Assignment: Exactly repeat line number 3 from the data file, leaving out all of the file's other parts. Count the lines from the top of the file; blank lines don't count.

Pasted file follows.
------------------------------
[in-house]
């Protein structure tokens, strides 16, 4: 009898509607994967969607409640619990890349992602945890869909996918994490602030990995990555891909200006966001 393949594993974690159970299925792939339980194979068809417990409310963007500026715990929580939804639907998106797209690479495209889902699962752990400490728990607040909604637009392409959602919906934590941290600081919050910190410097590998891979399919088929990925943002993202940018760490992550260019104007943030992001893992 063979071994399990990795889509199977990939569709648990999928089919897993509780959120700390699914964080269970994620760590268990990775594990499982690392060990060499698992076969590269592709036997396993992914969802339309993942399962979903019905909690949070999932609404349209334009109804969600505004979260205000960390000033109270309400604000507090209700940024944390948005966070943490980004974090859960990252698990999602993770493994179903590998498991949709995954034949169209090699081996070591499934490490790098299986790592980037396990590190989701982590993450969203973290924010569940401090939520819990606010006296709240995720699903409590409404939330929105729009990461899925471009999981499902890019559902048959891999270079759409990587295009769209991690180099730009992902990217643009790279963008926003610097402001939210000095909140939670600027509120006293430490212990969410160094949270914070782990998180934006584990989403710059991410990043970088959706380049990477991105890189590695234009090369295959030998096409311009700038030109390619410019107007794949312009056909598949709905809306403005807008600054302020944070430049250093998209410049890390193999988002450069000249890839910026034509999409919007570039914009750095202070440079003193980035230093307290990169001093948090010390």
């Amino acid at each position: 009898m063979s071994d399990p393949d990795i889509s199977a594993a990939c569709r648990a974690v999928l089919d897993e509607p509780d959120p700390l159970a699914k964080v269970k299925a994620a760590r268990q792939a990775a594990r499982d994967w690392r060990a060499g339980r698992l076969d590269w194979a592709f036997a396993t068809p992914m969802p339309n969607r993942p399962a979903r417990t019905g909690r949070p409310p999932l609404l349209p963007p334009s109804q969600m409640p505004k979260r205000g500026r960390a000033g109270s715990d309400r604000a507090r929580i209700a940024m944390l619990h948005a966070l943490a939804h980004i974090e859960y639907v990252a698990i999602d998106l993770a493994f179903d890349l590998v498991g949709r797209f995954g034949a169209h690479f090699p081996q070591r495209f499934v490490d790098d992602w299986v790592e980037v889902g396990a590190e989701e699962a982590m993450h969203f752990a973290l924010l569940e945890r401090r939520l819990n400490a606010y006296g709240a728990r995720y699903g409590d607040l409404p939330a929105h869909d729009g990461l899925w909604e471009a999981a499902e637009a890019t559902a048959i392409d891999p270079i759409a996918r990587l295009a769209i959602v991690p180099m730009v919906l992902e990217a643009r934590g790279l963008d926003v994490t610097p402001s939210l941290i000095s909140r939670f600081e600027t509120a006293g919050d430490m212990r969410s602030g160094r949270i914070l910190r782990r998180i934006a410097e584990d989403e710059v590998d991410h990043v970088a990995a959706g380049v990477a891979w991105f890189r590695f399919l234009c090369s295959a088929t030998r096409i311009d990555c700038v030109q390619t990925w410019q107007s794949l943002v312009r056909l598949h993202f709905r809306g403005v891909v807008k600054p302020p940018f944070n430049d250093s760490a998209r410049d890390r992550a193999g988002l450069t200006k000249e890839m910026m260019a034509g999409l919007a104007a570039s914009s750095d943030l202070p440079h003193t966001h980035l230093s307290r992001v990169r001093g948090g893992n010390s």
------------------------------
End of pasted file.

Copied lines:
């Amino acid at each position: 009898m063979s071994d399990p393949d990795i889509s199977a594993a990939c569709r648990a974690v999928l089919d897993e509607p509780d959120p700390l159970a699914k964080v269970k299925a994620a760590r268990q792939a990775a594990r499982d994967w690392r060990a060499g339980r698992l076969d590269w194979a592709f036997a396993t068809p992914m969802p339309n969607r993942p399962a979903r417990t019905g909690r949070p409310p999932l609404l349209p963007p334009s109804q969600m409640p505004k979260r205000g500026r960390a000033g109270s715990d309400r604000a507090r929580i209700a940024m944390l619990h948005a966070l943490a939804h980004i974090e859960y639907v990252a698990i999602d998106l993770a493994f179903d890349l590998v498991g949709r797209f995954g034949a169209h690479f090699p081996q070591r495209f499934v490490d790098d992602w299986v790592e980037v889902g396990a590190e989701e699962a982590m993450h969203f752990a973290l924010l569940e945890r401090r939520l819990n400490a606010y006296g709240a728990r995720y699903g409590d607040l409404p939330a929105h869909d729009g990461l899925w909604e471009a999981a499902e637009a890019t559902a048959i392409d891999p270079i759409a996918r990587l295009a769209i959602v991690p180099m730009v919906l992902e990217a643009r934590g790279l963008d926003v994490t610097p402001s939210l941290i000095s909140r939670f600081e600027t509120a006293g919050d430490m212990r969410s602030g160094r949270i914070l910190r782990r998180i934006a410097e584990d989403e710059v590998d991410h990043v970088a990995a959706g380049v990477a891979w991105f890189r590695f399919l234009c090369s295959a088929t030998r096409i311009d990555c700038v030109q390619t990925w410019q107007s794949l943002v312009r056909l598949h993202f709905r809306g403005v891909v807008k600054p302020p940018f944070n430049d250093s760490a998209r410049d890390r992550a193999g988002l450069t200006k000249e890839m910026m260019a034509g999409l919007a104007a570039s914009s750095d943030l202070p440079h003193t966001h980035l230093s307290r992001v990169r001093g948090g893992n010390s």